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A Typical Memorial Day

By Reagin von Lehe for The Island Eye News

The Isle of Palms beach continued to draw large crowds the weekend after Memorial Day. (Photo by Brian Sherman).

As the death toll from the coronavirus pandemic continued to rise in South Carolina, law enforcement officers faced and passed their first major test of the holiday season in their efforts to convince residents and tourists to practice social distancing on the Charleston area’s beaches.

During Memorial Day weekend, 48,372 vehicles crossed the Isle of Palms Connector, according to Isle of Palms Police Chief Kevin Cornett. The chief pointed out that those numbers were around 10,000 less than normal for the holiday that traditionally opens the summer season but still significantly higher than during non-holiday weekends.

 “It was typical Memorial Day traffic,” Cornett said. “The reality is these stats are very similar to what they are every Memorial Day weekend.”

Isle of Palms police had help maintaining control of the crowds at the beach from other law enforcement entities. The Charleston County Sheriff’s Department sent four deputies to the island, while the Mount Pleasant Police Department assisted with traffic control.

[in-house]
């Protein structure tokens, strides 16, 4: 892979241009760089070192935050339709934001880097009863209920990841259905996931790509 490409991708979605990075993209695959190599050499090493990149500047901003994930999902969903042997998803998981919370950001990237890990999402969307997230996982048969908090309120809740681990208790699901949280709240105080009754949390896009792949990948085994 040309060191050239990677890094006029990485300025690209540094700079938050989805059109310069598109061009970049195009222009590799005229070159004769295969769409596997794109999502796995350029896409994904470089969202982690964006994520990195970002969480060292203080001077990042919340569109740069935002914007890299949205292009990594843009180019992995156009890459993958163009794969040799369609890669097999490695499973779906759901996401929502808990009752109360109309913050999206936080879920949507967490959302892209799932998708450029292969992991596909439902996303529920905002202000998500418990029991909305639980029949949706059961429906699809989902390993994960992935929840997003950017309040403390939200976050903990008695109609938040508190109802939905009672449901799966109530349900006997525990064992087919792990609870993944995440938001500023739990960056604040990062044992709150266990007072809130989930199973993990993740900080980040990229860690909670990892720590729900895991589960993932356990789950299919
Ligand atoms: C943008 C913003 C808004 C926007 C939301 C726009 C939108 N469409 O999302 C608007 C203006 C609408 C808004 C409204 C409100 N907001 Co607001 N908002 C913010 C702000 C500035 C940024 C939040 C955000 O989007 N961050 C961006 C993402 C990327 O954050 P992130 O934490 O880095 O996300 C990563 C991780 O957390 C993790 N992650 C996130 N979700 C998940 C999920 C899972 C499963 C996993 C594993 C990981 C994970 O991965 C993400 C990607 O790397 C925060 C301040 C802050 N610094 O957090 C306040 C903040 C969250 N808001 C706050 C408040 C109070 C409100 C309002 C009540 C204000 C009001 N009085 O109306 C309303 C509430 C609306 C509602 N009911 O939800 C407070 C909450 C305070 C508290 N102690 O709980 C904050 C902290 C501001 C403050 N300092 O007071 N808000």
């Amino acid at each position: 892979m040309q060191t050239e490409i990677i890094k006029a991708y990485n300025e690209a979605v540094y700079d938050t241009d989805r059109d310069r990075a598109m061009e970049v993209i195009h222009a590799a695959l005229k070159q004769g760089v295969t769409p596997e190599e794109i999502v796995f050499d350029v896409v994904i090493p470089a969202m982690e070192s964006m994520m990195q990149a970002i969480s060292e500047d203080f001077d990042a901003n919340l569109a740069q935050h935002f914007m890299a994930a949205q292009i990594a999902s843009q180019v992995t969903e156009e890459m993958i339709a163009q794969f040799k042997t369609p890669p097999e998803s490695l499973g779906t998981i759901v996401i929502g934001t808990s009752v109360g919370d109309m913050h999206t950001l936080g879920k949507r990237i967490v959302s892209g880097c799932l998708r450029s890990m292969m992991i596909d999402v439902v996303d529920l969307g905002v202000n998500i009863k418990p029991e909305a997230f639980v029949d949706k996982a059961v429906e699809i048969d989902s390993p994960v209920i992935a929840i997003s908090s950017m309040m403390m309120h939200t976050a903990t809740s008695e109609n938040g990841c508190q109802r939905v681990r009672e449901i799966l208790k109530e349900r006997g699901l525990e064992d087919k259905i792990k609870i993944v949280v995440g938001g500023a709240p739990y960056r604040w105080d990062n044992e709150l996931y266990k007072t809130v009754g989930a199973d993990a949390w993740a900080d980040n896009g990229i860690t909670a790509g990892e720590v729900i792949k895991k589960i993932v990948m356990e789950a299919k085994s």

With around 15 police officers on duty at once, those handling beach patrol were responsible for alcohol and drug regulation as well as for enforcing social distancing among

beach goers. Cornett pointed out that most people were following the rules.

“For the most part they were,” the chief said. “There were a few clusters here and there that were not. We would go make contact with them and tell them to spread out.”

Deputies and beach patrol officers gave out around 150 citations per day each, issuing a total of around 1,000 parking tickets and also citing four people for weapons charges and around 50 for alcohol- and drug-related activities.

Isle of Palms Mayor Jimmy Carroll said the beach crowd was well-managed and respectful and that the island’s public safety personnel worked nonstop to protect the safety and wellbeing of residents and visitors.

“It’s something we’ve seen every Memorial Day,” Carroll said. “We’re going to see it on the Fourth of July and we’re going to see it on Labor Day.”

As for the rest of the summer, IOP officials are working to maintain public safety and help stem the spread of COVID-19. As a result, the island’s Fourth of July fireworks show has been canceled for the first time for a reason other than weather.

 “We’re still in this coronavirus pandemic, so why create this potential for a disaster?” Carroll asked.

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